Medicine & Society
The Medicine & Society Program is an exciting opportunity for undergraduate students in Arts & Sciences who are interested in exploring the interface of culture, behavior and health from a social science perspective. The program addresses the important social and cultural foundations of health and illness in human societies, with a specific emphasis on service and research opportunities. The program is supported by a grant from the Danforth Foundation and administered through the Department of Anthropology.
The Medicine & Society Program is a four-year program designed for matriculating first-year students. Upon acceptance to Washington University in the spring, students may apply online for admission to the program by indicating their interest in Medicine & Society. A description of the program and how to apply online is in Getting Started, a brochure sent to students in mid-May.
Admission to this program is highly competitive. Academic credentials, aptitude and interest in a health-related career, and personal statements all will be considered when selecting up to 20 participants to join the entering cohort. The program will particularly appeal to students with a long-term commitment to careers in the health professions and related areas.
The Medicine & Society Program has its intellectual and programmatic roots in the field of medical anthropology, which is broadly defined as the study of human health and illness across culture, time and space. Medical anthropologists examine the role of culture and society in the shaping of illness experiences. Foci of inquiry may include such issues as traditional health beliefs and practices; cultural clashes between traditional medicine and biomedicine; political and economic foundations of health disparities; alternative and complementary medicine; social and behavioral factors that affect disease rates; and public health responses to emerging health problems. These topics all share a focus on community as a primary area of inquiry and population as a primary unit of analysis.
Once admitted to the program, students must complete the following:
- First-year Medicine & Society seminar
- Community health internship or service-learning activity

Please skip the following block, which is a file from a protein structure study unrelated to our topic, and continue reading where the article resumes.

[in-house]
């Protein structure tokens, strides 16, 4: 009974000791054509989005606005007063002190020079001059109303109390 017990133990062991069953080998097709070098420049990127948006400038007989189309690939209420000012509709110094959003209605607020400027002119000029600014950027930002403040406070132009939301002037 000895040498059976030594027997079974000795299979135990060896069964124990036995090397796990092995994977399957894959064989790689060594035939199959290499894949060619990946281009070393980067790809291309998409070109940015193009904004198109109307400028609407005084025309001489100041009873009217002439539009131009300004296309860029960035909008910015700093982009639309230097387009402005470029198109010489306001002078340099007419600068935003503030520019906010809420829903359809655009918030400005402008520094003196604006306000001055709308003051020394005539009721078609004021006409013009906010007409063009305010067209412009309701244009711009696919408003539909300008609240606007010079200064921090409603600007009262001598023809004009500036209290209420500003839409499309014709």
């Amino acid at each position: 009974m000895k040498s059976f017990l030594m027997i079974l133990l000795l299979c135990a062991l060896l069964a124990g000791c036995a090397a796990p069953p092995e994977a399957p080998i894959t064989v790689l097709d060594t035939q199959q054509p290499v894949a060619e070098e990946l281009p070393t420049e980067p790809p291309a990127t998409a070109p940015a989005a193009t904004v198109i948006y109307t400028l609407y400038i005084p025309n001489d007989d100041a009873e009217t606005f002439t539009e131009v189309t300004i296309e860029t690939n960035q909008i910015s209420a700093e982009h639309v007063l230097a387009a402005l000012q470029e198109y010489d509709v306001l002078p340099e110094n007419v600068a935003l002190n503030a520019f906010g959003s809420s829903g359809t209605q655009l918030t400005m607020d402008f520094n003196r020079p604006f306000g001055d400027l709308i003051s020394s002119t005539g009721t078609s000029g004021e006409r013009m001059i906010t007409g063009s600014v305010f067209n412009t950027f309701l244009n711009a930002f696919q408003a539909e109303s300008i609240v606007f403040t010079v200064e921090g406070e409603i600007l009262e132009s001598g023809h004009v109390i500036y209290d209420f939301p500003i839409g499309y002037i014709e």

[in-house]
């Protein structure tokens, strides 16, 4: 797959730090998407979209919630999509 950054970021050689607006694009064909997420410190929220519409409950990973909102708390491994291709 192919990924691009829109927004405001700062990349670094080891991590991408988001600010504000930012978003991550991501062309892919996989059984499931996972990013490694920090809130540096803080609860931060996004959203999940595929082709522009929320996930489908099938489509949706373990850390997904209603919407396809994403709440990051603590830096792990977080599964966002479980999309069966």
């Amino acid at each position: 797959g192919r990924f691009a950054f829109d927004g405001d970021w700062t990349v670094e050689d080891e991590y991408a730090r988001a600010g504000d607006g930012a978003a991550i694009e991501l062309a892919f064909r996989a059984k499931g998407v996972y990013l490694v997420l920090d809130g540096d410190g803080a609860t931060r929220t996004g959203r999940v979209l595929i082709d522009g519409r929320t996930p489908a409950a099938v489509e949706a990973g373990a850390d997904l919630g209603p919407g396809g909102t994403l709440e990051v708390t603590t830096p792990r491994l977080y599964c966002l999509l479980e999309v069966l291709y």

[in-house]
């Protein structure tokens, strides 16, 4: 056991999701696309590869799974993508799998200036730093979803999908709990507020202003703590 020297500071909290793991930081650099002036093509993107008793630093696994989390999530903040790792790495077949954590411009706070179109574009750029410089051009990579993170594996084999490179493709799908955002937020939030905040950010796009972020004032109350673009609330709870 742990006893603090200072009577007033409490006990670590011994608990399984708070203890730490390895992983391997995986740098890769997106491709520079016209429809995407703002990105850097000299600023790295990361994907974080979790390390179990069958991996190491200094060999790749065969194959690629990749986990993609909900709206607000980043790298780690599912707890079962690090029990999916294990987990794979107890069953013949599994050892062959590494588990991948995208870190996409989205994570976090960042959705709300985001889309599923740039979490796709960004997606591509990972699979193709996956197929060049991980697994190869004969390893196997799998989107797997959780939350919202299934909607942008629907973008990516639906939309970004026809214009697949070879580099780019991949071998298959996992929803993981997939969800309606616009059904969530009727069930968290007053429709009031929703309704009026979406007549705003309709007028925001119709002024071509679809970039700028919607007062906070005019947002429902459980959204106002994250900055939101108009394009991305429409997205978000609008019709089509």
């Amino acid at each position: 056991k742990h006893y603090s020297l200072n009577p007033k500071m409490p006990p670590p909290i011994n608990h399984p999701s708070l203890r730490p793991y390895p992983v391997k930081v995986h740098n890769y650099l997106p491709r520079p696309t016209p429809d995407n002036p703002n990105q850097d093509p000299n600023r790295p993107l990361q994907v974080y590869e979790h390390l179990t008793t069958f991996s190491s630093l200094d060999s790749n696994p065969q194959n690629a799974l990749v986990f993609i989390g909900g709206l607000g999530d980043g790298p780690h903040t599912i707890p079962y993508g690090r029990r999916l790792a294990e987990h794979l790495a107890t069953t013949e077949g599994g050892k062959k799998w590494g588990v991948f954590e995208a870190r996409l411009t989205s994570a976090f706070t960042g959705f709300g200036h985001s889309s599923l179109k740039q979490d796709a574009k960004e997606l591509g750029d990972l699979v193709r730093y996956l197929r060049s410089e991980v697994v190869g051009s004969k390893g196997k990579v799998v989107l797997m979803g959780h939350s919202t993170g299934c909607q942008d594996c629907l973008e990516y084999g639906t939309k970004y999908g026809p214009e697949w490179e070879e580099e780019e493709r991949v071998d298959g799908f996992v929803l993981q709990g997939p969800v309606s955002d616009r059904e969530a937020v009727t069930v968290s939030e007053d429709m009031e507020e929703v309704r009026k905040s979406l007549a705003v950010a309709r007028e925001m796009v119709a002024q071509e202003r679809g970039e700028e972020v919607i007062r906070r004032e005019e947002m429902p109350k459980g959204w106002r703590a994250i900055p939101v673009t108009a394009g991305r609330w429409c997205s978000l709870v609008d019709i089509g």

- A major or minor in anthropology or the global health and environment track of anthropology
- A junior/senior seminar addressing contemporary issues in Medicine & Society
- Senior capstone or honors thesis
Students who are accepted into the Medicine & Society Program are enrolled in a year-long first-year seminar on culture, health and society in the Department of Anthropology. This seminar provides the academic foundation for future community health work in St. Louis. Beginning as early as the sophomore year, students identify and select a community health site for internship placement or service-learning activities. The internship/service-learning opportunity provides students with a location for focusing their interest and involvement in community health and allows them to participate in the work of the host organization. During the junior and senior years, students have the opportunity to intensify their academic and service activities at the internship or service-learning site, which may culminate in a senior honors thesis or a capstone project based on original research and investigation. Students in the Medicine & Society Program are encouraged to graduate with honors, based on their independent research and academic achievement.
This course of study provides an excellent foundation for future graduate work in medicine, public health or any of the allied health professions, such as nursing or physical and occupational therapy. Students who complete the program will also be highly competitive for admission to other professional schools, such as law, business or social work.
The Medicine & Society Program is directed by Dr. Anna Jacobsen, a sociocultural anthropologist who works on issues pertaining to religion and morality as they influence perspectives and understandings of personhood and health. Previous research has focused on these processes as they have unfolded in Somali refugee communities in Kenya and Northern Europe. Her work has expanded to include the ways vaccine confidence has been informed by moral and religious ideologies in Somali communities around North America and how understandings of death and dying have been broadly influenced by the same. Students also have full access to other faculty in anthropology and related disciplines who offer courses of relevance and interest.
|Contact:||Dr. Anna Jacobsen|